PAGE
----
Effects of a Pardon

Authored By: Legal Aid Services of Oklahoma, Inc. LSC Funded


Many professions require licenses. The licensing agency for each profession operates under different laws and policies. Some agencies will not issue you a license even if you are pardoned, some will consider you only if you  receive a pardon, and others do not require a pardon.
If you are considering applying for a Pardon in order to obtain a particular type of employment or a license, you should first check with the employer or licensing entity to see if it would be helpful to do so.

Even if you receive a pardon, you must still answer “Yes” if asked if you have been convicted of a felony or  misdemeanor on an employment application. You can add however, that you have been pardoned. A pardon does  not remove the conviction from your record.

To be eligible for a liquor license, you must be pardoned on ALL felonies (Oklahoma, other states and Federal). You  must also be pardoned on all alcohol-related Municipal Court misdemeanor convictions from Oklahoma and any other state. Your spouse, partner, partner’s spouse, employees, corporate officers, and directors cannot legally obtain a liquor license if you have not been pardoned.



If you receive a Pardon you will be allowed to register to vote.  However, without a Pardon you are only eligible to vote after a period equal to the length of your sentence.  For example, if you were convicted and given a two-year sentence on January 1, 2000, you cannot vote until January 1, 2002.  For more information contact the State Election Board at (405) 521-2391.



A felony conviction does not prevent you from owning property, with one exception.  A person convicted of Murder First Degree, Murder Second Degree, or Manslaughter First Degree cannot inherit property from the victim nor receive proceeds from the victim’s insurance.  A pardon will not change this.



Any person who has previously been convicted of a nonviolent felony in any court of this state, and who has received a full and complete pardon from the proper authority and has not been convicted of any other felony offense which has not been pardoned, shall have restored the right to possess any firearm or other weapon prohibited by subsection A of this section, the right to apply for and carry a concealed handgun pursuant to the Oklahoma Self-Defense Act and the right to perform the duties of a peace officer, gunsmith, or for firearms repair, pursuant to 21 O.S. § 1283(B).  However, it is not possible for a person convicted of a violent felony to possess a firearm, even with a pardon, pursuant to 21 O.S. Supp. 2000, § 1283(A).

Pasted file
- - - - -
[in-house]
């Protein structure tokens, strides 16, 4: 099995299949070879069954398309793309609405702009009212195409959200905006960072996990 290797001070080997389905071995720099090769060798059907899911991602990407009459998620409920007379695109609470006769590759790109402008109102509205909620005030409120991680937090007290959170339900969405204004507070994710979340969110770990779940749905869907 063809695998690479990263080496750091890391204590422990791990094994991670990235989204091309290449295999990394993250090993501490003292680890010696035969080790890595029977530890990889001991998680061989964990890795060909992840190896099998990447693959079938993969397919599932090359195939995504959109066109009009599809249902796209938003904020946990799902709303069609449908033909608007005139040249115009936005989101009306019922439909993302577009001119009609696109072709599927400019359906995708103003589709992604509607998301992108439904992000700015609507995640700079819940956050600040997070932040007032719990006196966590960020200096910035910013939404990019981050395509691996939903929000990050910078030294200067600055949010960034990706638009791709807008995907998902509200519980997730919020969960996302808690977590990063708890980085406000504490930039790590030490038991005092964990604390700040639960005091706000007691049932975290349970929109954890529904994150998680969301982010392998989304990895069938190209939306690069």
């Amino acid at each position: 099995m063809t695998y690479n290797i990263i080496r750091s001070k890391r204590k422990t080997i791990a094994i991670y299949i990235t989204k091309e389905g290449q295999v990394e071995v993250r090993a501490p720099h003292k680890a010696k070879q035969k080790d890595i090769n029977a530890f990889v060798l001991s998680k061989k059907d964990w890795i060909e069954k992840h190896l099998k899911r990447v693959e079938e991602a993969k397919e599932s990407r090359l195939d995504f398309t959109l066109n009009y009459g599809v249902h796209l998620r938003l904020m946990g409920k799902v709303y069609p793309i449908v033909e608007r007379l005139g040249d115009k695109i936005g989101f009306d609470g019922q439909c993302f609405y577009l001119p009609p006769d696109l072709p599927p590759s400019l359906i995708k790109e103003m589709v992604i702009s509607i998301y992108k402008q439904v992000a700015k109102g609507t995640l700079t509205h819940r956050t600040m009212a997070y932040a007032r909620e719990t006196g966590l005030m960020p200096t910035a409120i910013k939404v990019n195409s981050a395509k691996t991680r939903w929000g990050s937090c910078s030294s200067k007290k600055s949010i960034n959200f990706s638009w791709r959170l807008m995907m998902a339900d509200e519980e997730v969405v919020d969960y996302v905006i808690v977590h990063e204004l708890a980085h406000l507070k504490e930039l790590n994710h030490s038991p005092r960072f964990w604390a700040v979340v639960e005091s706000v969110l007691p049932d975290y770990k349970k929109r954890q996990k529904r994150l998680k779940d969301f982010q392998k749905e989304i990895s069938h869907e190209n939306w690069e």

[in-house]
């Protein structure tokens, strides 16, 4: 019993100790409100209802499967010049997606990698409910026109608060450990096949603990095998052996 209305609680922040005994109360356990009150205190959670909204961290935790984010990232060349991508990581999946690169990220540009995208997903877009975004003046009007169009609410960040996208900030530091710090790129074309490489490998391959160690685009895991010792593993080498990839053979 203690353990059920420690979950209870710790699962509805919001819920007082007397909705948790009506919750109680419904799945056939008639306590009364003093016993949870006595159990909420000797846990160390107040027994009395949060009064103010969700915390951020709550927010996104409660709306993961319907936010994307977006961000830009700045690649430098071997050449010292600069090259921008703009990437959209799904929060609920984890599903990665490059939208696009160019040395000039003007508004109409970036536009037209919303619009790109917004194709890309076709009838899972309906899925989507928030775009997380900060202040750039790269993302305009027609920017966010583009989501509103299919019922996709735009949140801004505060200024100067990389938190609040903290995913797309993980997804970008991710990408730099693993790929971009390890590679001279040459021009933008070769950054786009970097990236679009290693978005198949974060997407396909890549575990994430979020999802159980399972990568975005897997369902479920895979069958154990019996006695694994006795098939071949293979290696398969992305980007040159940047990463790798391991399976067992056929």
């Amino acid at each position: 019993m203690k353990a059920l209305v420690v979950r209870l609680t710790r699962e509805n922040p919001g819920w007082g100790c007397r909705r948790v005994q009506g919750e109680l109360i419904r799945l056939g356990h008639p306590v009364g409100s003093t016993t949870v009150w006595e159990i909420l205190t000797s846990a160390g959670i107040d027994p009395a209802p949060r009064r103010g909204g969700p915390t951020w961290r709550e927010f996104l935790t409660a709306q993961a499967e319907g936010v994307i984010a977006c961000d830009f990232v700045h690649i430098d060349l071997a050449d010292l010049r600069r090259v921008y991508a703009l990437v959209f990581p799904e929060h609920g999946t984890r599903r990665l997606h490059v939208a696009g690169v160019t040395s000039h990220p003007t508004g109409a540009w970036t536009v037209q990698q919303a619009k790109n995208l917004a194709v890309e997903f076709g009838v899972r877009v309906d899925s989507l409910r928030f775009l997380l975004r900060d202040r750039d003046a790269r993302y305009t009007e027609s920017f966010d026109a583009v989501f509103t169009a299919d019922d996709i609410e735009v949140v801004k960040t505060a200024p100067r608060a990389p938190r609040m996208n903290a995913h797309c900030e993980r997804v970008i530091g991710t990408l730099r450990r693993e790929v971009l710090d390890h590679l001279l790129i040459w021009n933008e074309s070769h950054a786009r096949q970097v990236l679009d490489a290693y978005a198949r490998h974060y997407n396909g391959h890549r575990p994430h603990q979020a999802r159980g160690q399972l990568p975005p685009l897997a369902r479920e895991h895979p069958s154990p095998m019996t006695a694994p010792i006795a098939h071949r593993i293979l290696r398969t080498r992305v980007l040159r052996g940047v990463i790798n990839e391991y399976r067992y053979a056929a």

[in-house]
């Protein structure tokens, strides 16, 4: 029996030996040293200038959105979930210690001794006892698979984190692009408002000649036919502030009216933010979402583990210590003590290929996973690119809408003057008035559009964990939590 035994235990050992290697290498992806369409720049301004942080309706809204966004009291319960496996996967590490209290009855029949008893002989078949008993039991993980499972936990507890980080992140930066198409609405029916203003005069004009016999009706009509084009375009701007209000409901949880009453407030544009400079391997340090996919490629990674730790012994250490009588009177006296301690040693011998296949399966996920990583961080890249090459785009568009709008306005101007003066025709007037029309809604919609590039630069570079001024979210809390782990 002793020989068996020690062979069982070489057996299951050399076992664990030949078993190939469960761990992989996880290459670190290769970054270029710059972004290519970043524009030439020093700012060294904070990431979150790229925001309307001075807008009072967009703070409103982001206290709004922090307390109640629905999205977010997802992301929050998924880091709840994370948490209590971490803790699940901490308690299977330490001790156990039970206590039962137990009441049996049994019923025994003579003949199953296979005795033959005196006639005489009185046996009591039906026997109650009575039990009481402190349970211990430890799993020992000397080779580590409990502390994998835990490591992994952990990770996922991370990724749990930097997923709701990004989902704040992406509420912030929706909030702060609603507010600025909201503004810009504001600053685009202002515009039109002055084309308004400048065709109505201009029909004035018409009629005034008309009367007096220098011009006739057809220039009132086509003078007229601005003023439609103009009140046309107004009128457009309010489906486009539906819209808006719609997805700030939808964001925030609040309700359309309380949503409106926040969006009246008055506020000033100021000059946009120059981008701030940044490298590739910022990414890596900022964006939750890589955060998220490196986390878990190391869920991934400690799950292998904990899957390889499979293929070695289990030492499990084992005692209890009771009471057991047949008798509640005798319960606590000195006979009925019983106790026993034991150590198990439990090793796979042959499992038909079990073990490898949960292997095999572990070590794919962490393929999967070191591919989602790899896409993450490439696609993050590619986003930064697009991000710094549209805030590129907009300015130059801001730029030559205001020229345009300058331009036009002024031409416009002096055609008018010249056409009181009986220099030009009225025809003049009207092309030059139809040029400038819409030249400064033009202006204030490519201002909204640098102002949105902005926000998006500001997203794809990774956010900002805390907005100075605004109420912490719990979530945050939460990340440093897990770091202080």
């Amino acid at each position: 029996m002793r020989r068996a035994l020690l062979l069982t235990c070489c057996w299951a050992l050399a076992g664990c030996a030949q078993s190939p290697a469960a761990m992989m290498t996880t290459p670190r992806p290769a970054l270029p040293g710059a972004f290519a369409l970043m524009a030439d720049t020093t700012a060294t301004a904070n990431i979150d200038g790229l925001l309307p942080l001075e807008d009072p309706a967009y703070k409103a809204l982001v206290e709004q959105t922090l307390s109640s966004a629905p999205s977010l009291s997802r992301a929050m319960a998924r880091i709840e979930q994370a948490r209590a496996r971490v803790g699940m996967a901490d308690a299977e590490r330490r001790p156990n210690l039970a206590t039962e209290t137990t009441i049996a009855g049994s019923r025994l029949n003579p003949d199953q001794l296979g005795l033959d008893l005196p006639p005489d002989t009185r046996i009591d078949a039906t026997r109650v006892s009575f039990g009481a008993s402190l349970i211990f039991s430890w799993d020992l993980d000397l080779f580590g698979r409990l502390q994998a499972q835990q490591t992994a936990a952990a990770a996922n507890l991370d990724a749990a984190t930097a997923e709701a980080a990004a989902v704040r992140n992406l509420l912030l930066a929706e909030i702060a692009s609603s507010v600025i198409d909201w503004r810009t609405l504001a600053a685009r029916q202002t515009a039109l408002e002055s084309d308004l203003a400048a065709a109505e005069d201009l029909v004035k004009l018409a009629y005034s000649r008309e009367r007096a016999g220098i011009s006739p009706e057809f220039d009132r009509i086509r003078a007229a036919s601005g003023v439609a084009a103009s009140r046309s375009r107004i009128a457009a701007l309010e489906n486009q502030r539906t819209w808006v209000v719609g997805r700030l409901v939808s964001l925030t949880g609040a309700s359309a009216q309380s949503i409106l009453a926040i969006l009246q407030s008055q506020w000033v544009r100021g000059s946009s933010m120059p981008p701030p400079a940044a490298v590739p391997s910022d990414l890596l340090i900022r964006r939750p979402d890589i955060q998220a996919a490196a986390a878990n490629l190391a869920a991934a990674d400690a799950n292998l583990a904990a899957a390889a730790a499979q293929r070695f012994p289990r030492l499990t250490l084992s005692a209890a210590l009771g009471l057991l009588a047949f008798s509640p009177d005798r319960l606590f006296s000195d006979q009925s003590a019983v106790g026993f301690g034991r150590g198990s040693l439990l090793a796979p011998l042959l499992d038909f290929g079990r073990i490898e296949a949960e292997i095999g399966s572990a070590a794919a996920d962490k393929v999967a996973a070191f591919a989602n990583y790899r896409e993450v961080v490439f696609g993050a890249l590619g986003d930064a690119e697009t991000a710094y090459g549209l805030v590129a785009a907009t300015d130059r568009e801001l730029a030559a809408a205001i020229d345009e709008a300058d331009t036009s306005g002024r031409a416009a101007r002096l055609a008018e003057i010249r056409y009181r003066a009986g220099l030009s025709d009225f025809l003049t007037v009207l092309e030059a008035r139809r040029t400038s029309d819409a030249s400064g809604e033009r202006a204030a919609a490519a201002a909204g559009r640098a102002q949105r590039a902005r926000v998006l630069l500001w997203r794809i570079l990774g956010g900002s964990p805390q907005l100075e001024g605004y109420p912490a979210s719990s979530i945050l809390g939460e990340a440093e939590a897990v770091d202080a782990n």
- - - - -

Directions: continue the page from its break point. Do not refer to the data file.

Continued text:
There may be Federal laws that apply to you.  For more information contact the Bureau of Alcohol, Tobacco, and Firearms, U.S. Department of the Treasury, 650 Massachusetts Avenue, NW., Washington, DC 20226, (202) ­927-­8700.  There may be other State requirements for states other than Oklahoma.  For state specific information contact that state.



A Pardon does not remove the responsibilities created under Title 57 O.S. § 584.  Even if granted a Pardon you will continue to be required to register according to State law.



A Pardon will not prevent prior convictions from being considered if you are later convicted of a felony.  Your previous record may be used in the sentencing process even if the offense has been pardoned.



A Pardon has little direct effect under Oklahoma law.  However, it can be useful in helping you to present yourself as a responsible citizen.  A Pardon serves as recognition that you have adjusted well to society since completing your sentence.

Last Review and Update: Mar 21, 2013

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